Service-based clients can differ wildly from purchase-based customers — especially when you want to build lasting relationships with them to create repeat business. That’s why client retention can be so different from customer retention.
Here, we’ve compiled four expert tips for how to retain clients that we believe are specifically helpful to service-based businesses.
1. Highlight the Human Component
While customer-based businesses often focus on selling the value or quality of a product, client-based service businesses can promote themselves as people who provide professional services with top-quality expertise, experience, or connections. The relationships between your organization and its clients helps ensure they’re happy enough to keep using your services.
Positioning your organization as humans delivering premium services to other humans can quickly change your clients’ perceptions of who it is they’re doing business with in the first place. This can give you an advantage that keeps clients invested in your business relationship beyond numbers and deliverables.
2. Focus on Clients Individually
The second “human” in the human-to-human strategy is your client, but typical customer retention metrics may leave your clients feeling like just another number. A capable professional services automation (PSA) system can help your organization focus on the client’s needs from front end sales to back end office management.
Besides using powerful tools to keep clients at the center of your business, Mark Klein of Loyalty Builders Inc. explains client loyalty with a macro vs. micro concept.
Rather than focusing on customer retention — a high-level or macro idea that looks at your entire client base as a whole — loyalty is a micro metric that highlights the value of each client individually.
Klein’s company evaluates every customer with a risk score, which focuses on the customer’s likelihood of making a purchase within the next 12 months. Your metrics may be based on your client’s likelihood of using your services again within a certain period of time.
These measurements allow Klein’s company to incentivize customers, rewarding customers with higher loyalty, and making offers specific to each customer’s preexisting buying behaviors.
Viewing each of your customers as individual assets will allow you to market to each of them in a way that maximizes the relationship — making everyone a winner.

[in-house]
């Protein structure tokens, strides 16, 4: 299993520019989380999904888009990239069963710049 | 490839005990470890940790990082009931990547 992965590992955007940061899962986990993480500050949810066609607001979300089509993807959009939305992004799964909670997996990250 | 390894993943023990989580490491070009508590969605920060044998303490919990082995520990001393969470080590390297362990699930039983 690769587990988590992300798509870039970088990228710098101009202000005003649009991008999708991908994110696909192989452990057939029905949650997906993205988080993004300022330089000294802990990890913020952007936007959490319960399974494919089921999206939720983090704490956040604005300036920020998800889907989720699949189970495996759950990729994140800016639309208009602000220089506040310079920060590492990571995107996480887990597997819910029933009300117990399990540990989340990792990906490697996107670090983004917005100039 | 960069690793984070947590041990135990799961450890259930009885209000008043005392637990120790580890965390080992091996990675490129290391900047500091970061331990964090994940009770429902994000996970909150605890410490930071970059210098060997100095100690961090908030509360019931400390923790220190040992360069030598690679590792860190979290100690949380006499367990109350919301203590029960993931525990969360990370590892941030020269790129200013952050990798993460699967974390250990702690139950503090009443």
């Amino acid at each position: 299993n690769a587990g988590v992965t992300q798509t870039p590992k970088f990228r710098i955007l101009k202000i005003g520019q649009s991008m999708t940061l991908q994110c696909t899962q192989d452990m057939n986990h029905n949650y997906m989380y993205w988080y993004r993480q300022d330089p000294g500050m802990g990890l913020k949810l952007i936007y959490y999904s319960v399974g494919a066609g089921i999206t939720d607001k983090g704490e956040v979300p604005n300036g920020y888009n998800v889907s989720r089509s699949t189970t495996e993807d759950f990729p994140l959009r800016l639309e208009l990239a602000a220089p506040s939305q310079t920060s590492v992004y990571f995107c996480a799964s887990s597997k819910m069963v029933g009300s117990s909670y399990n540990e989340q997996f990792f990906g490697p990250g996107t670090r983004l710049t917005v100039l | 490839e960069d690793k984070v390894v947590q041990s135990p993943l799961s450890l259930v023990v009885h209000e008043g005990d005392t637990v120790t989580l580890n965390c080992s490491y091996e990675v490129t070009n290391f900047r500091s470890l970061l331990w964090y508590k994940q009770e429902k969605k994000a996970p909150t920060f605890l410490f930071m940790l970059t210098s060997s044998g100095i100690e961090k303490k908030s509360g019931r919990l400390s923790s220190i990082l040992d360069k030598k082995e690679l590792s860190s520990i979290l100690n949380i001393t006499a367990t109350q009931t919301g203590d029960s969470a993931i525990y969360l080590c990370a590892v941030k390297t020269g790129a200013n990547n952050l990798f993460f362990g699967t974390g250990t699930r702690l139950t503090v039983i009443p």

3. Ask Tough Questions About Client Relationships
It can be easy to evaluate client relationships in terms of the rapport between contacts, but Mike Schultz, Co-President of global sales training company RAIN Group, recommends looking at the actual business value your company provides for each client.
He suggests organizations ask a series of tough questions about their clients, including whether the client views you as a partner, and what your client would say if a rival service suggested your client replace you.
If you find the answers to these questions show that you’re an essential partner, you’re in a good position to retain clients long term.
If the answers aren’t what you had hoped, you now have goals for where you want the client relationship to be. That may include developing the relationship to the point that they would never consider replacing you with another service company.
4. Keep Your ‘Why’ Close
An intuitive way to further develop the connection between your organization and its clients is to keep your company’s “why” at the forefront of your business.
John L. Evans, Jr., Executive Director of Knowledge Labs Professional Development, explains that an individual’s “why” may be what leads to “purpose beyond self,” but that for an organization, the “why” leads each employee to “create extraordinary moments for clients” — something clients will see when it’s apparent your employees aren’t just going through the motions.
If your organization has a mission statement or even an unspoken but deeply held vision, make sure employees know what values should drive their service delivery for your clients.
If your organization doesn’t have a compelling “why,” get started on one by evaluating what your organization has set out to accomplish.
If your employees don’t know why they’re fulfilling your service orders, your clients may not know why either.
Retaining clients for a service-based business may require a different strategy than retaining a purchase-based customer, but the end goal is the same: keep your clients coming back for more.